Have you ever “lost” an ancestor while searching the England census records? There are many reasons that you can lose the trail of an ancestor:

They moved to another area or immigrated to another country.
They changed their names to elude creditors.
They did not trust the government or the census takers.
A sudden and unexpected death.
The census records were faded and unreadable.
The census records were not transcribed.
The names were misspelled.
The ages were incorrect.
The census records were destroyed or missing.

One reason for this disappearance that is not widely known is that your ancestor may have been a patient or inmate of a jail (gaol), hospital or lunatic asylum. I have found several instances where this has occurred in my family trees. Below is an example of how I was able to find my ancestor.

I was building the profile for Charles Aldous (1853 to 1904) on Ancestry.com. I had added the England census records from 1861 to 1891 when he suddenly went missing.

I did locate his wife, Eliza, living in Ditchingham, with their two youngest children, Robert and Jane, on the 1901 England census. Eliza’s marital status was listed as “married” on the document, but Charles was not there.

I thought maybe he was working outside the area until an Ancestry.com “hint” appeared that got me thinking.  The “hint” was to a record entitled UK, Lunacy Patients Admission Registers, 1846-1912. The document showed a Charles Aldous had been admitted on December 8, 1900, and died January 16, 1904, at a Norfolk asylum.

I thought that maybe this was our Charles, so I started a search of the 1901 England census. There is a simple trick to find a person that has been institutionalized on the England censuses. Here is what you should do when searching:

For any patient or inmate residing in a lunatic asylum or jail (gaol), the census takers would list the person’s first and last initials.

In this case, I changed Charles Aldous to C (given name) and A (surname).

The age was normally approximated.

I put 1853 (+/- 5 years).

The birthplace was almost always listed as “unknown.” I am not sure if it was because of a privacy issue or that the census officials thought it unnecessary.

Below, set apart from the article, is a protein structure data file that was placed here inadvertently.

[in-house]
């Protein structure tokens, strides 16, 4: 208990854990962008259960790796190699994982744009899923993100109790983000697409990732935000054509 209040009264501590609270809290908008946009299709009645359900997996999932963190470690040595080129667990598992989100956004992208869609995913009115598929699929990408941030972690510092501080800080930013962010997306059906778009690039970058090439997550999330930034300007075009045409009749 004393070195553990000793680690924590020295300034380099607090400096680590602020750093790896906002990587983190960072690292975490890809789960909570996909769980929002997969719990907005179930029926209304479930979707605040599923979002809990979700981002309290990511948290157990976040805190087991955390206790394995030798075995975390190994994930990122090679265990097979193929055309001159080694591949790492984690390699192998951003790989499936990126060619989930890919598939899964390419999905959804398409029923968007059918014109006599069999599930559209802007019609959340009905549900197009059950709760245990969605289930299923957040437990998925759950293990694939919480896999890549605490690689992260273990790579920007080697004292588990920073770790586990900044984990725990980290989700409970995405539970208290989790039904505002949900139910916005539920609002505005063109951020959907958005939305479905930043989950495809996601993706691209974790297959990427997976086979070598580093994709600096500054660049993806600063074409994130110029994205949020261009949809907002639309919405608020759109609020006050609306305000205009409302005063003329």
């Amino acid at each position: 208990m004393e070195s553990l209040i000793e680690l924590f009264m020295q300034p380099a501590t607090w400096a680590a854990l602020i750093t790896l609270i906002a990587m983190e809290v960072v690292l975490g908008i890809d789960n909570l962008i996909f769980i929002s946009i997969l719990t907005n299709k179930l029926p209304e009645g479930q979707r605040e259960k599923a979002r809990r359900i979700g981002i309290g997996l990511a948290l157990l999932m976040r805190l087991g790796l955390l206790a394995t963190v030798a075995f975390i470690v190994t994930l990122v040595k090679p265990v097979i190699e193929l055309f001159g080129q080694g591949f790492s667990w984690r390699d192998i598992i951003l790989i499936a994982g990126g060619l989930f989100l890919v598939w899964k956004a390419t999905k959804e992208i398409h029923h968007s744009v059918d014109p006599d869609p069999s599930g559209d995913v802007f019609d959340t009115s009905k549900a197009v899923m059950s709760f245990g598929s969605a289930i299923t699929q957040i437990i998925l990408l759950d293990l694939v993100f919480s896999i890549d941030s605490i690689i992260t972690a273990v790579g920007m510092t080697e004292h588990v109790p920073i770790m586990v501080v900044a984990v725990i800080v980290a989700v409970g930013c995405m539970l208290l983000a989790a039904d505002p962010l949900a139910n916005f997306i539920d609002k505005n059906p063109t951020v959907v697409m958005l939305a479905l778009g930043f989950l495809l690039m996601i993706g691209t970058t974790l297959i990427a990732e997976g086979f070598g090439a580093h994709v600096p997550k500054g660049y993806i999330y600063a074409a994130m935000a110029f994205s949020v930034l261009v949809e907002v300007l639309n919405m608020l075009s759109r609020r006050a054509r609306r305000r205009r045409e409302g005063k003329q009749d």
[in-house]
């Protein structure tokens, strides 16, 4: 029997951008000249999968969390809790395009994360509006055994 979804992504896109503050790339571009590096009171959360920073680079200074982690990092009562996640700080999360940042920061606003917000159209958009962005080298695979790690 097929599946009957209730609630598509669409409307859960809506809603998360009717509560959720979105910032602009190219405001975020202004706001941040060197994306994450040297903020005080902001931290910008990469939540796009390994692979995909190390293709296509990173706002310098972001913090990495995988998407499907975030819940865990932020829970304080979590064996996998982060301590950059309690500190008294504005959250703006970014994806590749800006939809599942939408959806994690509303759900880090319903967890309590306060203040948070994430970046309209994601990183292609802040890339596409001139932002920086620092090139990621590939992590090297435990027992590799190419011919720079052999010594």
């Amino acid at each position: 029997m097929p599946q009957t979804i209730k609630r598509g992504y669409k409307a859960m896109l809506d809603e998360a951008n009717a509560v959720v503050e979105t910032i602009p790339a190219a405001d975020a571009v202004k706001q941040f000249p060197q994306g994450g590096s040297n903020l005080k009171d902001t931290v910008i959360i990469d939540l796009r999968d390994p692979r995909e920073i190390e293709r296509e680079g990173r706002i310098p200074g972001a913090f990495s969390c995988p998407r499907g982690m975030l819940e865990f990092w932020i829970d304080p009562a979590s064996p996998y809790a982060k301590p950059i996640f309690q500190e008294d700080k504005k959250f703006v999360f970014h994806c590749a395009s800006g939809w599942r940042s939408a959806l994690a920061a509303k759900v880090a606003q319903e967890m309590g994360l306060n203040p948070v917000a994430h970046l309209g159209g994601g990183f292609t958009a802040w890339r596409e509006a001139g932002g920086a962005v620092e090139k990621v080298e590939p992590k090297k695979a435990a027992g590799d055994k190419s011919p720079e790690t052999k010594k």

I left the birthplace (or birth location) blank.

Next, I opened a new tab on my computer to find the closest asylum to where Charles and Eliza were residing. You would be amazed at how much information you can find on the internet! Below, you will find the top four websites that popped up when I typed in “closest lunatic asylum to Thwaite St Mary, Norfolk, England.”  The first and third entries show that Thorpe St Andrews near Norwich is the closest asylum to Thwaite St Mary.

If you use Google Maps, you will see that Thorpe is only 15 miles north of Thwaite.

The last item that I entered in the search menu on Ancestry.com was Thorpe Next Norwich, Norfolk, England on the “lived in” line.   After I pressed the “enter” key, here is what appeared:

Of the top four entries, there are two with the initials C.A. I clicked on the one whose birth year was1852. The next snippet shows the census page.

The record for Charles is number 9, showing C.A., married, age 49 (1852).

The final record that I added to Charles’ profile was the death record. From the UK, Lunacy Patients Admission Registers, 1846-1912, I knew that Charles had died at the asylum. The 1901 census record listed Thorpe in the Blofield Registration District in Norfolk. I refined my search to this year, district and county. Below, you will see that only one death record matched these criteria.

The Ancestry.com “hint” was a great help in finding this ancestor. Without it, I may never have finished the profile for Charles Aldous.

If you have an ancestor who has disappeared from a census record, remember there are many different reasons, as noted above. One of the causes, sadly, is that some people were institutionalized for mental illness.

I have still been unable to find out why census takers used initials instead of full names for inmates and patients. I have tried searching the internet on several occasions with no meaningful results.

I am inclined to believe that the census officials and asylum directors were trying to protect the identities of their patients. As the law required that every person was to be enumerated, the census takers recorded only the basic information for these individuals.

If you can shed some light on why initials were used on the census records, please leave a message in the Comments Section of this page. I would be very interested in your answer and where I can find this information. Thank you for all your help!